A petition is submitted to Saint-Domingue's Provincial Assembly requesting “political rights for free persons of color.” In November, another, similar petition is submitted by a white colonist, who is then “arrested at his residence, dragged through the streets, and brutally killed by a furious mob of petits blancs who cut off his head and paraded it through the town on a pike.” A respected elderly mulatto suspected of having a copy of the petition is shot and dragged through the streets.
A white colonist later writes in 1789, “What preoccupies us the most at this time are the menaces of a revolt . . . Our slaves have already held assemblies in one part of the colony with threats of wanting to destroy all the whites and to become masters of the colony.”
Slaves in Martinique revolt, partly due to the influence of the French Revolution. Saint-Domingue is increasingly unstable as well: at the end of the year the colony experiences a devastating drought and marronage increases as slaves escape their plantations at higher rates. In reaction, whites become even more violent toward mulattoes, free blacks and white sympathizers.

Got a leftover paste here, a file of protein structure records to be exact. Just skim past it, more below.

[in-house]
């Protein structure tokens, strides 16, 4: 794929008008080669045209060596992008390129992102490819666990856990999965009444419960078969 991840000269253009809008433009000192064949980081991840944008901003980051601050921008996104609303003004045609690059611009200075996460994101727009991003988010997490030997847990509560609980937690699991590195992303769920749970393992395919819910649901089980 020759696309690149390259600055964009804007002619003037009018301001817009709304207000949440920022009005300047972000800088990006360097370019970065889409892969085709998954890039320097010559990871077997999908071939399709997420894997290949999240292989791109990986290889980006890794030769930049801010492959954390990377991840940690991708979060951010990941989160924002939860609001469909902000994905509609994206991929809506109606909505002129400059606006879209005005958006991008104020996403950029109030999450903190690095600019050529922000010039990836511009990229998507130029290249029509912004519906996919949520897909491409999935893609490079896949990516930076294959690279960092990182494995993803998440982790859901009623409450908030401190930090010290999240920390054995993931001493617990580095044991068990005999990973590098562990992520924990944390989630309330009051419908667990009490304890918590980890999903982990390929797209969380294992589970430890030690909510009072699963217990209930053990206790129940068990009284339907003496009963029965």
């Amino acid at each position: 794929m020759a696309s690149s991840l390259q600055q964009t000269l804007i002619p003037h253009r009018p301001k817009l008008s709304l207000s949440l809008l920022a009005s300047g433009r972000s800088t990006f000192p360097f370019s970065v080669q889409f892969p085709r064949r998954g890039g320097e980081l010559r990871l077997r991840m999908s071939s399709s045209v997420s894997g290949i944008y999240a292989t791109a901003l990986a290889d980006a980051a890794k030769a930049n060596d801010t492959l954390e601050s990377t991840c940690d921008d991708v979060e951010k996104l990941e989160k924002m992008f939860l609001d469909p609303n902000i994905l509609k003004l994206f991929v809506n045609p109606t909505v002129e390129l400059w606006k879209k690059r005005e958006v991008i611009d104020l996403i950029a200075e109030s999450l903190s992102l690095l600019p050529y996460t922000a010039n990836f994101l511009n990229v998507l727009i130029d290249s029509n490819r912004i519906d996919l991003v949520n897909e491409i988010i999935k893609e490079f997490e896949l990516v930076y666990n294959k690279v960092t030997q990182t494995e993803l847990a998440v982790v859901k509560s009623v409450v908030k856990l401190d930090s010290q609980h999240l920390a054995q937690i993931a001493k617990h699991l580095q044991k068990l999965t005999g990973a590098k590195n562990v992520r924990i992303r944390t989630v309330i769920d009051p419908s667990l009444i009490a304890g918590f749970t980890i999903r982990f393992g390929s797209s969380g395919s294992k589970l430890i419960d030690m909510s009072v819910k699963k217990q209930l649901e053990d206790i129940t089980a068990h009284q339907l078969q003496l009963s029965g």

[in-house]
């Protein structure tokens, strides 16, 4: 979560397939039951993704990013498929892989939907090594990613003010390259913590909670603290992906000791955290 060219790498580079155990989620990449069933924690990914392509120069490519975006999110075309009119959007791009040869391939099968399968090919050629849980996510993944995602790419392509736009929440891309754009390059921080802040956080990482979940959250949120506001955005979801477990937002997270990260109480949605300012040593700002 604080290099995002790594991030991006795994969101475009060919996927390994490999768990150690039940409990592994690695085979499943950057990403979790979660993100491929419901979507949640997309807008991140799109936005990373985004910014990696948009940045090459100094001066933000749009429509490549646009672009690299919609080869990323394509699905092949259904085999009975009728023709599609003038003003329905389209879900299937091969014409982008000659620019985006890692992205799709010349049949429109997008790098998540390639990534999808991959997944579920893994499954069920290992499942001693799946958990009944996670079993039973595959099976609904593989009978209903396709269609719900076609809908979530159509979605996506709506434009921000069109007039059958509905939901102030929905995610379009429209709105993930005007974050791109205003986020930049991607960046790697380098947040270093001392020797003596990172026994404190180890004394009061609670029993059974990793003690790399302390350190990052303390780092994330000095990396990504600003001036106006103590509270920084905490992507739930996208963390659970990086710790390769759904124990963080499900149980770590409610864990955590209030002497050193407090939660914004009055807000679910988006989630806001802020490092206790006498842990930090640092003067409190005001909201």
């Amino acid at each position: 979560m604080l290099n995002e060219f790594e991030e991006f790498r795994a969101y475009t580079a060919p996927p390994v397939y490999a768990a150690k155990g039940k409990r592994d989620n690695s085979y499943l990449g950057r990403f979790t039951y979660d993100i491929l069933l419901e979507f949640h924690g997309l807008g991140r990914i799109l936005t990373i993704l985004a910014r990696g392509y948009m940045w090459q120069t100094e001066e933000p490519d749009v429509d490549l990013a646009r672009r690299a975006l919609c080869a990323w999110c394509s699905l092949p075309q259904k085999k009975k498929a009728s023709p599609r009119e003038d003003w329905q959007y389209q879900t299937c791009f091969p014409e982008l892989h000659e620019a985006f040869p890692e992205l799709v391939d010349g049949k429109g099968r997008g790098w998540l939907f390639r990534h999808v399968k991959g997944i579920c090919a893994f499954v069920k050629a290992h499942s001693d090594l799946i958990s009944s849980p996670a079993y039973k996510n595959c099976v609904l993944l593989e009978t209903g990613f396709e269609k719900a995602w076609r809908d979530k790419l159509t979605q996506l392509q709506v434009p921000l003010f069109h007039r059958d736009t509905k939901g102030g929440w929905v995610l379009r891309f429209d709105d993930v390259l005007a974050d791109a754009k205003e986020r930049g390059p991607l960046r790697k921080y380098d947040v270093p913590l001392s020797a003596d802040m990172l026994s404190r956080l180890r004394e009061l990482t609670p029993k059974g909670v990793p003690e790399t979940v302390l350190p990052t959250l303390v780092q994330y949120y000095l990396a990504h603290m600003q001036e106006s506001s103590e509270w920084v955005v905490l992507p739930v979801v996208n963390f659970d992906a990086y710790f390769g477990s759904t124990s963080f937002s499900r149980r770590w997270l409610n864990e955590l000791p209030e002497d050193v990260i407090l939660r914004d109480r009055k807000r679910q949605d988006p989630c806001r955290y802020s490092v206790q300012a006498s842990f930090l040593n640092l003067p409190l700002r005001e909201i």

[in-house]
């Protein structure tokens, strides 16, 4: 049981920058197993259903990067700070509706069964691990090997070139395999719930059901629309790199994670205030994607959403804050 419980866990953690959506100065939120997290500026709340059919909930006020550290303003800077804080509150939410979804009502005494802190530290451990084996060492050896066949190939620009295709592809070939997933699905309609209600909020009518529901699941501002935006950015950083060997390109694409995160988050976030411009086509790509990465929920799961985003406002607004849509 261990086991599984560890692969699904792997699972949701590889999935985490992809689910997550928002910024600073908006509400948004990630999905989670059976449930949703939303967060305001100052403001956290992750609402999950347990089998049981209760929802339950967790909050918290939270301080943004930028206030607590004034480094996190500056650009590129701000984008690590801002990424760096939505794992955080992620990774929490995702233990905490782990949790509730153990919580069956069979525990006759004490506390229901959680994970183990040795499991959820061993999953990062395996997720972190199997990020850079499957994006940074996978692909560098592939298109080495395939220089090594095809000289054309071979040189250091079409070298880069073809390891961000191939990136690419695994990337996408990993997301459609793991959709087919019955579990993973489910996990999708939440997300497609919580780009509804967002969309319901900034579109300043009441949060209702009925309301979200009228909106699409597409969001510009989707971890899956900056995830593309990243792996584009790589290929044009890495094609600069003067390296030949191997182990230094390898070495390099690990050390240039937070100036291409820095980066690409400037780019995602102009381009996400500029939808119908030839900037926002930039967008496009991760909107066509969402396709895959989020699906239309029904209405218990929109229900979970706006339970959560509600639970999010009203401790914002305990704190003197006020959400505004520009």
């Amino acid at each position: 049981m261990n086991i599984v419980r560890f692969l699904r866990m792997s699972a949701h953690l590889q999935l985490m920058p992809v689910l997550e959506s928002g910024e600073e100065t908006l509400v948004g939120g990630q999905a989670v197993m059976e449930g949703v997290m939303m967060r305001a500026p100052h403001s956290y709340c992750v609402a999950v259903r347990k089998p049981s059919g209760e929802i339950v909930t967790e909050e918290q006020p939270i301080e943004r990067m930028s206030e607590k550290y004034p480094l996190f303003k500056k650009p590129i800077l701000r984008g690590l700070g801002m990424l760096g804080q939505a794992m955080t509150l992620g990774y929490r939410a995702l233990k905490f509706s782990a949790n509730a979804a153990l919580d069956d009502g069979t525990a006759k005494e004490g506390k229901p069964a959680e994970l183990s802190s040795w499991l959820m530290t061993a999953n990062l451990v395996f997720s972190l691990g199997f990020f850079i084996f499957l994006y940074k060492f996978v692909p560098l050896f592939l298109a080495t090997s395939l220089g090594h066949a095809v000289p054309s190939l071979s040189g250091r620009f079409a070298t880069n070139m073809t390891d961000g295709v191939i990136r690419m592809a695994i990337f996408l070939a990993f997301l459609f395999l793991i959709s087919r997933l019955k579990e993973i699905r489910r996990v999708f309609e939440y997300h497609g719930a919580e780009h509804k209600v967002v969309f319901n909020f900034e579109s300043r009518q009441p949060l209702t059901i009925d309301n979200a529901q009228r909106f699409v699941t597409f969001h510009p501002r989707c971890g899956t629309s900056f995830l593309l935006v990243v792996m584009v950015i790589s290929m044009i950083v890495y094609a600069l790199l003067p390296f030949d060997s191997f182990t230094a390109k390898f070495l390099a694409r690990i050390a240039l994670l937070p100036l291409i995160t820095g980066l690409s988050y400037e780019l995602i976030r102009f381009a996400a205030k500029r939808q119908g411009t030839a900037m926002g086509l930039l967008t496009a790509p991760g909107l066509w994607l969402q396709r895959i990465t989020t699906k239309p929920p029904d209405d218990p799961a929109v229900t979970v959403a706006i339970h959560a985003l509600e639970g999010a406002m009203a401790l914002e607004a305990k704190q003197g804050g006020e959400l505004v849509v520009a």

On the eve of the French Revolution, the Third Estate assembles in the tennis court at Versailles to write a new constitution and declares itself “the nation, the true representatives of the people,” swearing “as a body, never to disperse.” Nearly all colonial deputies participate, “and in the general euphoria and enthusiasm” the Third Estate recognizes the principle of colonial representation and votes to seat six delegates from Saint-Domingue.
Following the Tennis Court Oath, mulattoes and free blacks in Saint-Domingue pursue representation and equal rights as free persons and property owners, but are blocked by white colonists. In the National Assembly, absentee planters prevent the reemergence of the “mulatto question” to avoid a debate that could grant these rights. Meanwhile in the colony free blacks are now richer, more numerous and more militant than in any of France's other colonies. Planters, fearful of giving up any control and increasingly divided amongst themselves, become more abusive, executing mulattoes whenever possible.
Image: The National Assembly taking the Tennis Court Oath (sketch by Jacques-Louis David, 1791). Link.
The French Revolution begins with the fall of the Bastille. France’s political and social structures descend into chaos as violence breaks out.
The Declaration of the Rights of Man and Citizens is adopted by the National Assembly. The Declaration’s articles include:
Image: The 1789 Declaration of the Rights of Man and Citizens. Link.
Louis XVI assents to the Declaration of the Rights of Man and Citizens, saying that the rights are “granted to all men by natural justice.”
Meanwhile in Saint-Domingue during this period, the Colonial Assembly forms to combat actions the French National Assembly has taken on behalf of free blacks and mulattoes.
The French National Assembly accepts a petition of rights for “free citizens of color” from Saint-Domingue.